8. Turn the marshmallows out onto a cutting board and cut into diamond shapes (traditional). As you’re cutting, lightly dust all sides of each marshmallow with the remaining superfine sugar, using additional if necessary. May be stored in an airtight container for up to 3 weeks, or frozen.

Apple Cheddar Biscuits

Apple-cheddar biscuits. Barely a recipe, since this is a weeknight quick thing — Pillsbury biscuits sliced in half, layered with sliced apples and pre-shredded cheese. I’m sure it would be tastier if you grated your own cheese and baked the biscuits from scratch, but sometimes tired mama just needs to do five minutes of prep and toss it in the oven.

My kids LOVE them, and sliced in half, they’re a nice addition to this evening’s wine-and-cheese political meet-and-greet with Brandon Johnson (running for Cook County Commissioner), esp. if anyone coming brings their kids.

Chicken Patties

I ran out of canola oil while setting up to deep-fry these; luckily Kat (who lives across the way) had some coconut oil she could send over with a child. So I fried in a combo of the two, which I think was perhaps perfect — the canola gave the characteristic crispiness, and the coconut gave some extra richness. I hadn’t fried in coconut oil before, though, and was really surprised when I put the first patty in — it foamed up dramatically (which may have had something to do with combining the two oils — I’m not sure)! I called Kevin over to make sure I wasn’t doing something wrong. But all was very well, and they were soon devoured. (Pictured below is a double-batch, filling three plates.)
 
Patties (usually Chicken)
(2 hours, makes about 30)
 
These are classic party appetizers (or short-eats, as we call them); patties can also be made with a mix of meats — chicken, beef and pork work well together. The filling may be made in advance and frozen if desired, or you can go all the way to filling the patties and then freeze them in layers, with sheets of parchment paper to separate, before the final frying step. That makes it easier to manage prep for a big party. Allow patties to thaw completely before frying.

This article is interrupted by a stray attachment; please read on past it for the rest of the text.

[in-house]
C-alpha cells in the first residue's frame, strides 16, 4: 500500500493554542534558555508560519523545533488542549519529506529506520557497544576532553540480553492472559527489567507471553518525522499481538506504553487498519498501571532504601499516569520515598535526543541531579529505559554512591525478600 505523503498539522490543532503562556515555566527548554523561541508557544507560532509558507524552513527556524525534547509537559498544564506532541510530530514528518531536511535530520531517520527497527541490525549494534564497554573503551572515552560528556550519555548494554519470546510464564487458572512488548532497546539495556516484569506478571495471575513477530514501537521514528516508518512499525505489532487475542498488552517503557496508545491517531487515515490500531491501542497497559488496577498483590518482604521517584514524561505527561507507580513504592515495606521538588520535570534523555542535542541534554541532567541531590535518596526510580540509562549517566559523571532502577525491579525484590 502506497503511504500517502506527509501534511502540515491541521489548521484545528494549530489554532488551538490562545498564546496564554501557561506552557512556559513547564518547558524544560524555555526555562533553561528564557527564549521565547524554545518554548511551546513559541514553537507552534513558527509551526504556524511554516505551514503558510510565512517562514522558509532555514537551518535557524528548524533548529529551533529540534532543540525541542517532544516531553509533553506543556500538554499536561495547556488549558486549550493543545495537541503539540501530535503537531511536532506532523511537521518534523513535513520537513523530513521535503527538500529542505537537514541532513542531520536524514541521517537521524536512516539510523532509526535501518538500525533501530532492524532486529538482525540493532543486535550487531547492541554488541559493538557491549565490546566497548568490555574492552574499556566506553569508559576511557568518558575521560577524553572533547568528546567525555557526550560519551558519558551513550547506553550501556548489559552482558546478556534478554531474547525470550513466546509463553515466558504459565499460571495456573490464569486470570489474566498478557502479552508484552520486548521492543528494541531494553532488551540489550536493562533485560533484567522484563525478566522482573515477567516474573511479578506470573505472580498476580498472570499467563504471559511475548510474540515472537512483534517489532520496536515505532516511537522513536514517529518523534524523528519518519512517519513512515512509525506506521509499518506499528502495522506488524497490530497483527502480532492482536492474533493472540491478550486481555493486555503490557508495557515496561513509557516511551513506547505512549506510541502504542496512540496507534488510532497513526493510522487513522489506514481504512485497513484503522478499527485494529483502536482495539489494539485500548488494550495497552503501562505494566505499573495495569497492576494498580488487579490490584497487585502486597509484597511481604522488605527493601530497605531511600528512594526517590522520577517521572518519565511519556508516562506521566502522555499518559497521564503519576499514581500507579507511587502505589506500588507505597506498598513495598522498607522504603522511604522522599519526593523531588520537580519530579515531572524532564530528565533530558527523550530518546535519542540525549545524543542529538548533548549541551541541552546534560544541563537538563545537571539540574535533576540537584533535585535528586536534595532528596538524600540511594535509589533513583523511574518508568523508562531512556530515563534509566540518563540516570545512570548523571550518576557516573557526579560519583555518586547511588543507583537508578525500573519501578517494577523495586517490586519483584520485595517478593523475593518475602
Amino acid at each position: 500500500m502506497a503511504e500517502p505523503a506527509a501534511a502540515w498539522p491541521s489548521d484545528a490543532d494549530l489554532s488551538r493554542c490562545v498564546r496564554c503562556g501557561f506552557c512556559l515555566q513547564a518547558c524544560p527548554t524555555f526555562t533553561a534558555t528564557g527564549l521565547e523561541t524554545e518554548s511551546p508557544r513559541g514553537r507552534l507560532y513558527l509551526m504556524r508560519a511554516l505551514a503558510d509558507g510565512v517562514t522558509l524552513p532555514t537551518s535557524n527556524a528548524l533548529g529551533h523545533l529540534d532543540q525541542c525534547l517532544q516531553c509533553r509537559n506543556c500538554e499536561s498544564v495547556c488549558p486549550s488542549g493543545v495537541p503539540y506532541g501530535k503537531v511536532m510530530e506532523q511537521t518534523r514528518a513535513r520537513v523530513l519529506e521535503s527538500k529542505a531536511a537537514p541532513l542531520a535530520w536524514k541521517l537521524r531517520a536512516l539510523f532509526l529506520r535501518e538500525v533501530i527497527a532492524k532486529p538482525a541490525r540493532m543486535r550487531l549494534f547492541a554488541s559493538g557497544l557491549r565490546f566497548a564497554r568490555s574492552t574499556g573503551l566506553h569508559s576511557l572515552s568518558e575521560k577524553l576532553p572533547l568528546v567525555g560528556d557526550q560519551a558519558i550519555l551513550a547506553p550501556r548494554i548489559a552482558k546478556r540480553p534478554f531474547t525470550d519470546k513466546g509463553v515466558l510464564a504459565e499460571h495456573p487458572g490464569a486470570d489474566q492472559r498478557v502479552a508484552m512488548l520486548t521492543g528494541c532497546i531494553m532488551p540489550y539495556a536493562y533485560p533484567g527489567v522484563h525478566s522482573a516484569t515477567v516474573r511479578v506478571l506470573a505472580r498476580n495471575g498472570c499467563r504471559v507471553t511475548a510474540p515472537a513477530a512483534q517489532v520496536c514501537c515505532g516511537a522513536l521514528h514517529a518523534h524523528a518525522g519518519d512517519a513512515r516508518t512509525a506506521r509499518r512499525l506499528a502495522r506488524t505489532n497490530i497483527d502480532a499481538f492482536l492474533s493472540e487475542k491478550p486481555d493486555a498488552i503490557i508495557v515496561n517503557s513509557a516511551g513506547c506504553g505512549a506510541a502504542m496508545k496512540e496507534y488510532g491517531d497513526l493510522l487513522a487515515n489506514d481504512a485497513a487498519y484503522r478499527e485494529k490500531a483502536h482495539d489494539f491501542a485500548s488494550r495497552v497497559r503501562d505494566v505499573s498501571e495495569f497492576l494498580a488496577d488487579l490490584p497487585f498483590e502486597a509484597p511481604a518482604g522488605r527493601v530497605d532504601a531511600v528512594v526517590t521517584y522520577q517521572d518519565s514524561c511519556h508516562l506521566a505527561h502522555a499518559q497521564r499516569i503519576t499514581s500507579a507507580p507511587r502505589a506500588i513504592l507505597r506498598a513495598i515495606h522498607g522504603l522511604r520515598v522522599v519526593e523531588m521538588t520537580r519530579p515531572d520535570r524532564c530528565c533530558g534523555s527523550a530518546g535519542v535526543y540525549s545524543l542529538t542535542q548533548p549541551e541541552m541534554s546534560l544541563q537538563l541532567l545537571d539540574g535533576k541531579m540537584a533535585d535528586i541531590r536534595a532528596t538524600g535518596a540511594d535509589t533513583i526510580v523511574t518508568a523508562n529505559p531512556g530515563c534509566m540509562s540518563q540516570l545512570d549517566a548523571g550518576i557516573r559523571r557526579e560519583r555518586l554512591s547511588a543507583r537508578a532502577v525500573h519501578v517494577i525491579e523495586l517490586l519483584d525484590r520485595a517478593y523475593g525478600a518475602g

Patty pastry:
2 cups plain flour
1/2 rounded tsp salt
3 TBL butter
1/4 cup thick coconut milk
2 egg yolks, beaten
peanut oil for frying
 
Filling:
2 1/2 lbs boneless chicken thighs
2 TBL ghee or oil
1 medium onion, finely chopped
8 curry leaves, on the stalk if possible
2 rounded tsp Sri Lankan curry powder
1 rounded tsp ground turmeric
1/4 rounded tsp ground cloves
1/4 rounded tsp ground cinnamon
1/2 rounded tsp ground black pepper
2 rounded tsp salt
2 strips lemon rind (or roughly that amount of lemongrass)
1/2 cup thick coconut milk
1-2 lightly-beaten egg whites for sealing pastry
 
1. Make filling. Put chicken into a saucepan with just enough water to cover, bring to a boil, cover and simmer for 20 minutes. Cool chicken, remove from pot (reserving stock), and mince. (In a food processor is fine.)
 
2. Heat ghee in a saucepan and fry the onion and curry leaves until onion is soft and starts to brown. (Leaving curry leaves on the stalk will make it easier to remove them at the end.) Add the curry powder, turmeric, cloves, cinnamon, pepper, and salt and stir well. Add about 1 1/2 cups of the leftover stock. Add lemongrass and the minced chicken. Mix well and simmer gently until chicken is tender and liquid almost evaporated.
 
3. Add coconut milk, stir, and cook uncovered until coconut milk is absorbed.
 
4. Remove from heat. When cool, pick out the lemon rind or lemongrass and the curry leaves.